Throughout his career, Burke witnessed technological advances. One notable change, he says, was the rise of unitary and split units, which gained popularity due to their efficiency and affordability. The market for Variable Refrigerant Flow (VRF) systems, often referred to as split units on steroids, also expanded, primarily catering to office environments and smaller buildings. While VRF systems offer advanced technology and energy efficiency, their installation and maintenance require specialised expertise.

Consulting offered Burke the opportunity to utilise his in-depth knowledge of HVAC systems and provide valuable guidance to clients. The experience further honed his skills and prepared him for future endeavors in the industry.

Pat Burke, outgoing Group CEO of RPM Engineering Group. Image supplied by © Eamonn Ryan | RACA Journal

Pat Burke, outgoing Group CEO of RPM Engineering Group. Image supplied by © Eamonn Ryan | RACA Journal

“The HVAC industry faces both challenges and opportunities in the present era. One of the most significant challenges is the energy crisis and environmental concerns.” He acknowledges that addressing global warming, reducing CFC emissions, and improving refrigerants are paramount issues that require urgent attention. However, he emphasises that the industry has demonstrated a strong commitment to tackling these challenges, with ongoing efforts to improve energy efficiency and environmental sustainability.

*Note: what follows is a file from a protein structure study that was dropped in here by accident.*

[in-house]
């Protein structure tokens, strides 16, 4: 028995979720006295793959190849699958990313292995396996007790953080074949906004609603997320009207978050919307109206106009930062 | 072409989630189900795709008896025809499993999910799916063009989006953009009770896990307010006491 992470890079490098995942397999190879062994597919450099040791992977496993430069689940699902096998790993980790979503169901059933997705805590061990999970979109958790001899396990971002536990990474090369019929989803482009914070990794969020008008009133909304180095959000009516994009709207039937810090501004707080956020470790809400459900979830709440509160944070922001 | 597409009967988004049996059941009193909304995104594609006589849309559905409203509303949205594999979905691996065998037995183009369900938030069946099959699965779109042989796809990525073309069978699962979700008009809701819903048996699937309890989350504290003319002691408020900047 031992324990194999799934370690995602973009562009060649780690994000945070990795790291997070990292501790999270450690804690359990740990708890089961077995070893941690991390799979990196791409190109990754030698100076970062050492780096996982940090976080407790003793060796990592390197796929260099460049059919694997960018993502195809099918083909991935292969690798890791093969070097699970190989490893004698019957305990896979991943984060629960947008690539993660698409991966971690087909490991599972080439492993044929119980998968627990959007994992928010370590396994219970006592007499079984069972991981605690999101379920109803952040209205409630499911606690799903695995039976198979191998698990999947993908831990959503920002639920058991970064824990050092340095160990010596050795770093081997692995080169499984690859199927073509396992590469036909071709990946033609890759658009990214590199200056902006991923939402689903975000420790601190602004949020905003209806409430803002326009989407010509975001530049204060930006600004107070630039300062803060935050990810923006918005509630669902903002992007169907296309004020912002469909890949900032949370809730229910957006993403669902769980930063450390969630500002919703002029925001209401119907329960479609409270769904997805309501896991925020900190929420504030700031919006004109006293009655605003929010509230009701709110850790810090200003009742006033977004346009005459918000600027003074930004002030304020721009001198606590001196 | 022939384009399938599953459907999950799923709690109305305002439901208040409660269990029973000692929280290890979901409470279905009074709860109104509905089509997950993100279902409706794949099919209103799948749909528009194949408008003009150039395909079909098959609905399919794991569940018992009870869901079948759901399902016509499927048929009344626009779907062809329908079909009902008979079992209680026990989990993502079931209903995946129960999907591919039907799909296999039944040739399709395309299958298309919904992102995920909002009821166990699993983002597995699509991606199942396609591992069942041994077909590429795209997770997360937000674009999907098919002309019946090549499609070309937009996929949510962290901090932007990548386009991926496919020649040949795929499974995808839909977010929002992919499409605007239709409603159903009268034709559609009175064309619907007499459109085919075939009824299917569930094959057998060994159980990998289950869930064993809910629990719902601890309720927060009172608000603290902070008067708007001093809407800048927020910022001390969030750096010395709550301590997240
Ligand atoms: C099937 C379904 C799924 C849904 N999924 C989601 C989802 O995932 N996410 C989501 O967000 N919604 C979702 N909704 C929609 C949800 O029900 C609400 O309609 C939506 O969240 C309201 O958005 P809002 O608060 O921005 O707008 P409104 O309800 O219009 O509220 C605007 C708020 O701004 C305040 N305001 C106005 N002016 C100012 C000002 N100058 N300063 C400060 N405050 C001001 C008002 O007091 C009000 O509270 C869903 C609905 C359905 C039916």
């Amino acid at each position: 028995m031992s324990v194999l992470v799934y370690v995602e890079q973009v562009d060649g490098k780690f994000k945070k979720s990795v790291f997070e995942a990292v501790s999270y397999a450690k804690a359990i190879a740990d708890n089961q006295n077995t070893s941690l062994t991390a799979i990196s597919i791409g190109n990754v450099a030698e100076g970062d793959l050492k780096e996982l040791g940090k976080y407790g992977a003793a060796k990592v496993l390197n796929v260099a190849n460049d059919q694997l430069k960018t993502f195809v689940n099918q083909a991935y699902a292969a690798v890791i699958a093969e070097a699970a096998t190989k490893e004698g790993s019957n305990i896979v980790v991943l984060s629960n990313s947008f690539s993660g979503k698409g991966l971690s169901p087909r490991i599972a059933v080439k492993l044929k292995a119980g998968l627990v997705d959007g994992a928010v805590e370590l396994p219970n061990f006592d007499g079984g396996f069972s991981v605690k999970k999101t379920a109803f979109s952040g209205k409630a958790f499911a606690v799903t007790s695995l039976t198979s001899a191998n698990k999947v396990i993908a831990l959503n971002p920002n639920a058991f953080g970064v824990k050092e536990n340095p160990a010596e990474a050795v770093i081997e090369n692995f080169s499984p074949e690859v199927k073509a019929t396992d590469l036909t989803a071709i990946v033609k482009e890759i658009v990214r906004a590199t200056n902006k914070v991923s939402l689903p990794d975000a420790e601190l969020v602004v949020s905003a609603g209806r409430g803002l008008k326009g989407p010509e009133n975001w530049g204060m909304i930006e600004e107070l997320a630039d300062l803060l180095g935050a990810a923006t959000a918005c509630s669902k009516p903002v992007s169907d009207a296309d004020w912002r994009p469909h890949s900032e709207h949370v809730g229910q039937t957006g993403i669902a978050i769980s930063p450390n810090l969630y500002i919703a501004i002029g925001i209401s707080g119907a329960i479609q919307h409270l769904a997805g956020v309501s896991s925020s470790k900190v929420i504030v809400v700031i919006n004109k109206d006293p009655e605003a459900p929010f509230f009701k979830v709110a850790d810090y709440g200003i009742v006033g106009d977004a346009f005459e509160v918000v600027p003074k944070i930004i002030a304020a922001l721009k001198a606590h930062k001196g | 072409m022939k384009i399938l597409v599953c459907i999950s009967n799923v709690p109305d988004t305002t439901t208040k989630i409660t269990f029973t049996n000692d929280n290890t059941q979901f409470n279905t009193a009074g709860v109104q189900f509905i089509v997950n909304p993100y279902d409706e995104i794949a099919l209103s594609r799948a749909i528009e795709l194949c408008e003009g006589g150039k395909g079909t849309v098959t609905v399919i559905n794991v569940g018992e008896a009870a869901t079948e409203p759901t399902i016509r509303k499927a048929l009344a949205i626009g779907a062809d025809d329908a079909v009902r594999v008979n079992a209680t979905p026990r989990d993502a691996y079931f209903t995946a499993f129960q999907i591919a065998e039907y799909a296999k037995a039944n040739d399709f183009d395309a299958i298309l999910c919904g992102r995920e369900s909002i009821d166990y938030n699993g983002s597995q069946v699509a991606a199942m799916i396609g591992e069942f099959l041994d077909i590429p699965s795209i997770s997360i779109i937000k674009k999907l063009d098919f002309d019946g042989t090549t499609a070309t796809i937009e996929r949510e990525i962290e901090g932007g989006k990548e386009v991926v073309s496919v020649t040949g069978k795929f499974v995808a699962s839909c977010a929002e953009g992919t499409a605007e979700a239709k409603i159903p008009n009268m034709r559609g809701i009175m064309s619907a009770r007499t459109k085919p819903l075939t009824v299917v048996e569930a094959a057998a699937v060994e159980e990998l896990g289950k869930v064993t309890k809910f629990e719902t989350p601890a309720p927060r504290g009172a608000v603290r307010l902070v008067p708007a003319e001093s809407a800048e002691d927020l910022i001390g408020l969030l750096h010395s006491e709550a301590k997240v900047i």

“As environmental concerns grew, refrigerants played a crucial role in HVAC technology. The development of new refrigerants that do not harm the ozone layer or contribute to global warming became a significant focus. With an estimated 17% of worldwide electricity consumption attributed to air conditioning, there is a heightened emphasis on energy efficiency.”

From a technological standpoint, Burke believes there are no major challenges hindering the HVAC industry’s ability to innovate and adapt. “Scientific and engineering advancements have made it possible to create sophisticated HVAC systems capable of meeting
diverse requirements. The industry’s focus lies in harnessing these advancements to develop more energy-efficient and environmentally friendly solutions.

“Despite the industry’s potential and the demand for skilled professionals, a significant challenge persists in attracting and training new talent. There is a concern regarding the lack of proper training and qualifications being offered, not only in South
Africa but worldwide. In my youth a five-year apprenticeship was a standard requirement, ensuring technicians received comprehensive training. However, today, the HVAC industry struggles to attract and retain skilled individuals, leading to a widening skills gap.”

Burke’s 60-year journey in the HVAC industry has been characterised by remarkable experiences and encounters with challenges and opportunities. From his time in consulting to his globetrotting adventures, he has witnessed the industry’s evolution and played an active role in shaping it. While challenges like the energy crisis and skills shortage persist, the HVAC sector continues to push boundaries and innovate to overcome them. Burke’s extensive knowledge and passion for the field have made him a witness to the industry’s resilience and its unwavering commitment to providing efficient, sustainable, and comfortable environments for people around the world.